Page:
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The Fraser Institute, Essential Austrian Economics: Business Cycles

Essential Austrian Economics: Business Cycles

One of the most contentious ideas of the Austrian School is its explanation

for one of the reasons economies fluctuate between booms and busts.

According to Austrian economists, the ebbs and flows of the economy,

or what we call the business cycle, are often rooted in central banks actively

intervening to change interest rates from what they would otherwise be.

Austrians, like most economists,

see the interest rate as the price that coordinates savings and borrowing.

The link with the business cycle is that when central banks lower interest rates relative to

the actual amount of savings, it artificially stimulates investment that is not sustainable.

Let's explore this with an example: The central bank of ProsperityLand believes

that interest rates are too high and are impeding economic growth, so it intervenes to lower them.

This intervention makes it more attractive for entrepreneurs and

businesses to borrow and expand their business. The lower interest rate signals to entrepreneurs

and businesses that people are saving more today and will, therefore, consume more in the future.

Ivan is a business owner with a profitable company selling chocolates.

Based on the lower interest rate, he decides to build a new factory,

doubling his production capacity. Two years later Ivan opens his brand

new factory - and soon realizes that there has been no increase in demand for his chocolates.

Interest rates weren't really lower—as they would be if people were actually saving more—instead,

they were made artificially lower because of the government's injection

of money into the banking system. Ivan now has the capacity and costs

to produce double what he once produced, but there isn't enough demand for his chocolates.

Ivan's profitable business is now losing money and he still has to

repay the loan for the new factory. Ivan realizes that building the new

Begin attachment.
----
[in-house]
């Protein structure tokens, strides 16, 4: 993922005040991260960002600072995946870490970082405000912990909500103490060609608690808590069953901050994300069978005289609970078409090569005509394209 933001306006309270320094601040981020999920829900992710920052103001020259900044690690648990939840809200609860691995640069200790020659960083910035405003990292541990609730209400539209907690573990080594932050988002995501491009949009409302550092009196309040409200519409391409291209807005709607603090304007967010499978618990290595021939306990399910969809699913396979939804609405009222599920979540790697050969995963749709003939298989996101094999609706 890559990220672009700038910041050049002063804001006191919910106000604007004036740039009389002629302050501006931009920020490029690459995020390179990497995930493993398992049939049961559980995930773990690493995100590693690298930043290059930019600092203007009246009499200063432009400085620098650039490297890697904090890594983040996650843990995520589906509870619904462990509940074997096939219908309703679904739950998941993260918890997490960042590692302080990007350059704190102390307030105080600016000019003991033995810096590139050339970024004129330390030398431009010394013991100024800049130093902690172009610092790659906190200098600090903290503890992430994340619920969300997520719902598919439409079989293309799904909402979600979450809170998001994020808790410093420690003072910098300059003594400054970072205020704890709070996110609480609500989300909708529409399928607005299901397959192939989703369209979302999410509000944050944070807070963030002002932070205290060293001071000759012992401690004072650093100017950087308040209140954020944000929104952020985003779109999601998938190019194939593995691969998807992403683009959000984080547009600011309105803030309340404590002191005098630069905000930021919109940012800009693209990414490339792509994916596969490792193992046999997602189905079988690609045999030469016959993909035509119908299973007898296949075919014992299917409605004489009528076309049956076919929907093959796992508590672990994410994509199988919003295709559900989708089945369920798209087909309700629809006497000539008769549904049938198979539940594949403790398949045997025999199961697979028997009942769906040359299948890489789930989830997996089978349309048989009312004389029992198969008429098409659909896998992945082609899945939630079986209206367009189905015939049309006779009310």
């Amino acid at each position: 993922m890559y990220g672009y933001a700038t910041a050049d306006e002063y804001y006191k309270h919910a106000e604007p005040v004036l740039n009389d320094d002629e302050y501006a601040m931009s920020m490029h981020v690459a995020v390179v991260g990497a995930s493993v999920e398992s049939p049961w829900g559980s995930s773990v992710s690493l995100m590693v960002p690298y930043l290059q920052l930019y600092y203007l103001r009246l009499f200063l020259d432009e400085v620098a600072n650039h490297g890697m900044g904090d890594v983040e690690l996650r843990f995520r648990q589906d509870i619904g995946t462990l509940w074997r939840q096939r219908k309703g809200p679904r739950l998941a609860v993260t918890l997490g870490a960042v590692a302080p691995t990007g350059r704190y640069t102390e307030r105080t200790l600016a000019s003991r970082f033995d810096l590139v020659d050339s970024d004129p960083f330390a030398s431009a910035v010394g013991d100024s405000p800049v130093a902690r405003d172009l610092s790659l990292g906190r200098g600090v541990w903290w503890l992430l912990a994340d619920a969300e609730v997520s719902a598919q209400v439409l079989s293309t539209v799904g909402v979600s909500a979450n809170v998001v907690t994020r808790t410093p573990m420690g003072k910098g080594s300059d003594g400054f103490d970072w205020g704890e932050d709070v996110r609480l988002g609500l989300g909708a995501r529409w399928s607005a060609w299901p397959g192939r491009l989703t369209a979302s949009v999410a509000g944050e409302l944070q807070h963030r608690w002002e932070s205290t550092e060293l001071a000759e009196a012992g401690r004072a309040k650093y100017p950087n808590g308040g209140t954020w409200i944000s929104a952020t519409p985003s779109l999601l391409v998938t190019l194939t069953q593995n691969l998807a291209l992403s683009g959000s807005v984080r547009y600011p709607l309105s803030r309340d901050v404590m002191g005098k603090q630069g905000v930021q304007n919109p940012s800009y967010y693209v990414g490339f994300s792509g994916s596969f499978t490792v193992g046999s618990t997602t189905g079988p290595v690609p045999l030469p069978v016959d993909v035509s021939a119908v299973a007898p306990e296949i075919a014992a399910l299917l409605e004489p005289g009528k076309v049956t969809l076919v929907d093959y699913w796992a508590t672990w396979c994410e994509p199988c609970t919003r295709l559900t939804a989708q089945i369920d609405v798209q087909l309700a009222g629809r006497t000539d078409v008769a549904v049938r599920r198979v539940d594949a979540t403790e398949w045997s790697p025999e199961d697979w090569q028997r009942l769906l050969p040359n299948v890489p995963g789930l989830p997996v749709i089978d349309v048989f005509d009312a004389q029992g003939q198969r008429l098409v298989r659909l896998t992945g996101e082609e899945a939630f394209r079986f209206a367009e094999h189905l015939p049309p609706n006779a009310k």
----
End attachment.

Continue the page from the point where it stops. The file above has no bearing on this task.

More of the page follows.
factory was not a sound decision. And unfortunately he's now forced to lay

off workers and restructure his business. And this story replays itself throughout the

economy, with countless entrepreneurs like Ivan. The Austrian School's view is that distortions

in interest rates play a major role in business cycle booms and busts.

For more information on Austrian Economics, visit EssentialAustrians.org

For more information on Essential Scholars, visit EssentialScholars.org


Essential Austrian Economics: Business Cycles

One of the most contentious ideas of  the Austrian School is its explanation

for one of the reasons economies  fluctuate between booms and busts.

According to Austrian economists,  the ebbs and flows of the economy,

or what we call the business cycle, are  often rooted in central banks actively

intervening to change interest rates  from what they would otherwise be.

Austrians, like most economists,

see the interest rate as the price  that coordinates savings and borrowing.

The link with the business cycle is that when  central banks lower interest rates relative to

the actual amount of savings, it artificially  stimulates investment that is not sustainable.

Let's explore this with an example: The  central bank of ProsperityLand believes

that interest rates are too high and are impeding  economic growth, so it intervenes to lower them.

This intervention makes it more  attractive for entrepreneurs and

businesses to borrow and expand their business. The lower interest rate signals to entrepreneurs

and businesses that people are saving more today  and will, therefore, consume more in the future.

Ivan is a business owner with a  profitable company selling chocolates.

Based on the lower interest rate,  he decides to build a new factory,

doubling his production capacity. Two years later Ivan opens his brand

new factory - and soon realizes that there has  been no increase in demand for his chocolates.

Interest rates weren't really lower—as they would  be if people were actually saving more—instead,

they were made artificially lower  because of the government's injection

of money into the banking system. Ivan now has the capacity and costs

to produce double what he once produced, but  there isn't enough demand for his chocolates.

Ivan's profitable business is now  losing money and he still has to

repay the loan for the new factory. Ivan realizes that building the new

factory was not a sound decision. And  unfortunately he's now forced to lay

off workers and restructure his business. And this story replays itself throughout the

economy, with countless entrepreneurs like Ivan. The Austrian School's view is that distortions

in interest rates play a major role  in business cycle booms and busts.

For more information on Austrian  Economics, visit EssentialAustrians.org

For more information on Essential  Scholars, visit EssentialScholars.org